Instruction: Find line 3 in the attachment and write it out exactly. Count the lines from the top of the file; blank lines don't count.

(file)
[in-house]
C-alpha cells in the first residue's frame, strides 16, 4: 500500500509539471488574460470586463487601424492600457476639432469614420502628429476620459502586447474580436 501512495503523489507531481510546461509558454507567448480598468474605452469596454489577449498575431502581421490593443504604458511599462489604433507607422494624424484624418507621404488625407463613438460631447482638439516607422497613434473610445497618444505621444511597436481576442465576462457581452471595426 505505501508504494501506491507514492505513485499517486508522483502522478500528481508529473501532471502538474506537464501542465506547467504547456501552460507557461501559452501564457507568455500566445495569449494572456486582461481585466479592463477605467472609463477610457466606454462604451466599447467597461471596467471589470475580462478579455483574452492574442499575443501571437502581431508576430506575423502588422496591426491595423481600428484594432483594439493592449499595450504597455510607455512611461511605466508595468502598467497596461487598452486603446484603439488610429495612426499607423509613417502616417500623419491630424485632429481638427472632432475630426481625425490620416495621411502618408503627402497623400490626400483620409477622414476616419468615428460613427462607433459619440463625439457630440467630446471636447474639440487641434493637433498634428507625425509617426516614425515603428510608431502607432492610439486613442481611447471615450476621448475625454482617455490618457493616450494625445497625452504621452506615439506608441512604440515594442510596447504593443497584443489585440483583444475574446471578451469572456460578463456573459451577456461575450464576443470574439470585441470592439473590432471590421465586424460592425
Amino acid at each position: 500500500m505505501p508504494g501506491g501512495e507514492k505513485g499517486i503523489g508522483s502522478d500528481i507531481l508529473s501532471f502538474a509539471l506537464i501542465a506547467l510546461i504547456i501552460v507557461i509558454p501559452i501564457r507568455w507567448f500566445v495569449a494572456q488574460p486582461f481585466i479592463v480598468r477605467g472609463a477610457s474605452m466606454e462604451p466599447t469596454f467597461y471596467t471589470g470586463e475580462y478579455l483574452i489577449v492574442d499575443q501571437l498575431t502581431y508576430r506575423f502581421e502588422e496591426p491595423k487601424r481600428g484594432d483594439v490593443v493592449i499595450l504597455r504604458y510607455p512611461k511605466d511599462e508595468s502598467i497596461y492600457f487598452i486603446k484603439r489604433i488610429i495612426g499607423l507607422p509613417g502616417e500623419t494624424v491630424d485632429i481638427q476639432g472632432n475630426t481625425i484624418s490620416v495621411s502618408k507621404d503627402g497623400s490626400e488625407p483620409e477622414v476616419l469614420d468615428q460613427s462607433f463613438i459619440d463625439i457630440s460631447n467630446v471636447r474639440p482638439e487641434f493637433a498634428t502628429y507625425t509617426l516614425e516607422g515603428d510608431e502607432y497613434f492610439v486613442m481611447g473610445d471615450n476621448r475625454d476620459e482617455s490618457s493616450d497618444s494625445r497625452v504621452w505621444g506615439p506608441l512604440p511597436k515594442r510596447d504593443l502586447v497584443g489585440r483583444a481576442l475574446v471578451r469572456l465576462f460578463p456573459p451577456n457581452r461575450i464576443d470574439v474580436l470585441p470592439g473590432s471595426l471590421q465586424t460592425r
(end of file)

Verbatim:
Amino acid at each position: 500500500m505505501p508504494g501506491g501512495e507514492k505513485g499517486i503523489g508522483s502522478d500528481i507531481l508529473s501532471f502538474a509539471l506537464i501542465a506547467l510546461i504547456i501552460v507557461i509558454p501559452i501564457r507568455w507567448f500566445v495569449a494572456q488574460p486582461f481585466i479592463v480598468r477605467g472609463a477610457s474605452m466606454e462604451p466599447t469596454f467597461y471596467t471589470g470586463e475580462y478579455l483574452i489577449v492574442d499575443q501571437l498575431t502581431y508576430r506575423f502581421e502588422e496591426p491595423k487601424r481600428g484594432d483594439v490593443v493592449i499595450l504597455r504604458y510607455p512611461k511605466d511599462e508595468s502598467i497596461y492600457f487598452i486603446k484603439r489604433i488610429i495612426g499607423l507607422p509613417g502616417e500623419t494624424v491630424d485632429i481638427q476639432g472632432n475630426t481625425i484624418s490620416v495621411s502618408k507621404d503627402g497623400s490626400e488625407p483620409e477622414v476616419l469614420d468615428q460613427s462607433f463613438i459619440d463625439i457630440s460631447n467630446v471636447r474639440p482638439e487641434f493637433a498634428t502628429y507625425t509617426l516614425e516607422g515603428d510608431e502607432y497613434f492610439v486613442m481611447g473610445d471615450n476621448r475625454d476620459e482617455s490618457s493616450d497618444s494625445r497625452v504621452w505621444g506615439p506608441l512604440p511597436k515594442r510596447d504593443l502586447v497584443g489585440r483583444a481576442l475574446v471578451r469572456l465576462f460578463p456573459p451577456n457581452r461575450i464576443d470574439v474580436l470585441p470592439g473590432s471595426l471590421q465586424t460592425r